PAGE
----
Compassion is not a relationship between the healer and the wounded. It’s a relationship between equals. Only when we know our own darkness well can we be present with the darkness of others. Compassion becomes real when we recognize our shared humanity.—Pema Chödrön
If you are a regular reader, you’ll notice that this blog is not quite in it’s proper place. In fact, it’s a day late. I had one of those days yesterday–the kind of day where you wildly overestimate how much you will be able to accomplish in the limited hours and minutes available to you. I take my commitment to post here very seriously. And I don’t like not completing my to-do list. So, last night, I was in danger of ruining a nice time with friends by getting stuck in a “should have done” lecture inside my head. And then, I decided to make a choice that I review with my patients all the time. I decided to be compassionate.
Let me explore that a bit more. I tend to be a duty-bound kind of person, which means that I can get sucked into the guilt and shame cycle pretty easily. And one of the triggers for that is my “to-do” list. If I am not paying attention, the list can become a powerful source of self-blame and feeling inadequate. But, if I am compassionate with myself, I take a step back. We’ll explore this more in the exercise below.
Being compassionate is not the same as ignoring my responsibilities. Being compassionate is not a permission to blow off my commitments. Being compassionate does not mean that I am not accountable for how I spend my time. Instead, being compassionate is acknowledging that my list of goals may always exceed the time I have available. Being compassionate is accepting that my plans may change to reflect circumstances and opportunities.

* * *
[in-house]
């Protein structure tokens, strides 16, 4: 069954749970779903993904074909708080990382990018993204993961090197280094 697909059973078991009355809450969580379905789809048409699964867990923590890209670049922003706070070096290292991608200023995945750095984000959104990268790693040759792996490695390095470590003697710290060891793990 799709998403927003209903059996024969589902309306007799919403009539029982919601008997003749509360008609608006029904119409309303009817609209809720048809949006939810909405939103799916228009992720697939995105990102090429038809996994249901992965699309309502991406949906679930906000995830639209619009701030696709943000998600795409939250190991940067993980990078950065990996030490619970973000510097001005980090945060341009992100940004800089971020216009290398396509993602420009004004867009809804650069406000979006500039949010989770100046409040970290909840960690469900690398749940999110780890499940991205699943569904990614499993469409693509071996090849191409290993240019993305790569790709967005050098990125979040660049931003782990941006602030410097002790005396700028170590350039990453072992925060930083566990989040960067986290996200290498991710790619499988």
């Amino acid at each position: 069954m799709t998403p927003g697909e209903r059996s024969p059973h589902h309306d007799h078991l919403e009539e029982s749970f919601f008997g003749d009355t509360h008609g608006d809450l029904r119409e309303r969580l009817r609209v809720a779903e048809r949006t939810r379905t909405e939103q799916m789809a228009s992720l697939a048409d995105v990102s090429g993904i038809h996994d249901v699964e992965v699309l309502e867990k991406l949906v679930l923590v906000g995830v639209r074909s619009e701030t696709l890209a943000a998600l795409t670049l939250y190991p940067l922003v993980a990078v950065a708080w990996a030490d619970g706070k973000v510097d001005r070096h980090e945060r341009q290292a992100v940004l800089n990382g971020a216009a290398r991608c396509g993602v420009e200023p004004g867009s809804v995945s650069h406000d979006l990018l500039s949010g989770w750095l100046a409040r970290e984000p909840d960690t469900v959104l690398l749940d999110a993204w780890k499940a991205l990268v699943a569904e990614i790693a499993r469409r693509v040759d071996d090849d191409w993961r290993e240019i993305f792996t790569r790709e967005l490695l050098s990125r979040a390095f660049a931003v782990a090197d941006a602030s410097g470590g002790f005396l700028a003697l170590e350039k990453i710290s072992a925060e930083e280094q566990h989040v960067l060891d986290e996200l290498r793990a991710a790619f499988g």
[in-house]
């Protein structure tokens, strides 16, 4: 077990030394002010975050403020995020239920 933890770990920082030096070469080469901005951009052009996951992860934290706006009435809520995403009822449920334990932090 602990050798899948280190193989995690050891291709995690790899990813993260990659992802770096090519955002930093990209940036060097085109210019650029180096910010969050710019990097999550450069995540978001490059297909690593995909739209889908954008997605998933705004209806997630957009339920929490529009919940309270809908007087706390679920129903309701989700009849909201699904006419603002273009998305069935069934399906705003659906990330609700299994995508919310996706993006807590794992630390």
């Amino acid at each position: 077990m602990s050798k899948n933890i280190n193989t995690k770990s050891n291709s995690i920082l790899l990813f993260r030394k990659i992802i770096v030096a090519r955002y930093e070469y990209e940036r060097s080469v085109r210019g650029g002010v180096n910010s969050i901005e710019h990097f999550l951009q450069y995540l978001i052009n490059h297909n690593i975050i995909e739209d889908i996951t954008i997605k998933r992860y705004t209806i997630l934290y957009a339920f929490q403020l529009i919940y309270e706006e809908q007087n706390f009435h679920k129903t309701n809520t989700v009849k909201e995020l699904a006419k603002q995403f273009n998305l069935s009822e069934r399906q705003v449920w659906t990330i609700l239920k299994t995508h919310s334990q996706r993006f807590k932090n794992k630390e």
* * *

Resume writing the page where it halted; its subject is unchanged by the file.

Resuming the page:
Most of all being compassionate means that I allow myself to be human, fallible, and able to grow–without having to add on layers of self-blame and self-criticism. Because of compassion, I enjoyed a lovely evening with good friends, and I enjoyed it wholeheartedly.
Exercise: Applying Compassion to the “To-Do” List
Because so many of my clients are busy, high-functioning folks, I often hear about the tyranny of the “to-do” list. Instead of an organization tool, for many people the “to-do” list has become a visual representation of failure. It reminds them of everything undone, and can begin to feel like it will never be finished. For lots of folks, the list becomes a source of paralysis instead of a source of action–which leads to a spiral of self-blame and criticism.
I challenge my patients (and you) to apply some radical compassion to the idea of their “to-do” list. I ask them if they can view the list as a set of intentions, rather than things that “must” be done. I ask them to think about celebrating each item completed instead of focusing immediately on the things that are undone.
I have gotten good feedback about this exercise. Folks describe a sense of freedom and movement. They talk about being able to move toward their goals.
I know that reminding myself about this tool changed my experience yesterday–and today, the post is getting out to you.
I’d love to hear your experience with this!
Image Credit: Word Painting by Susan von Struensee via Flickr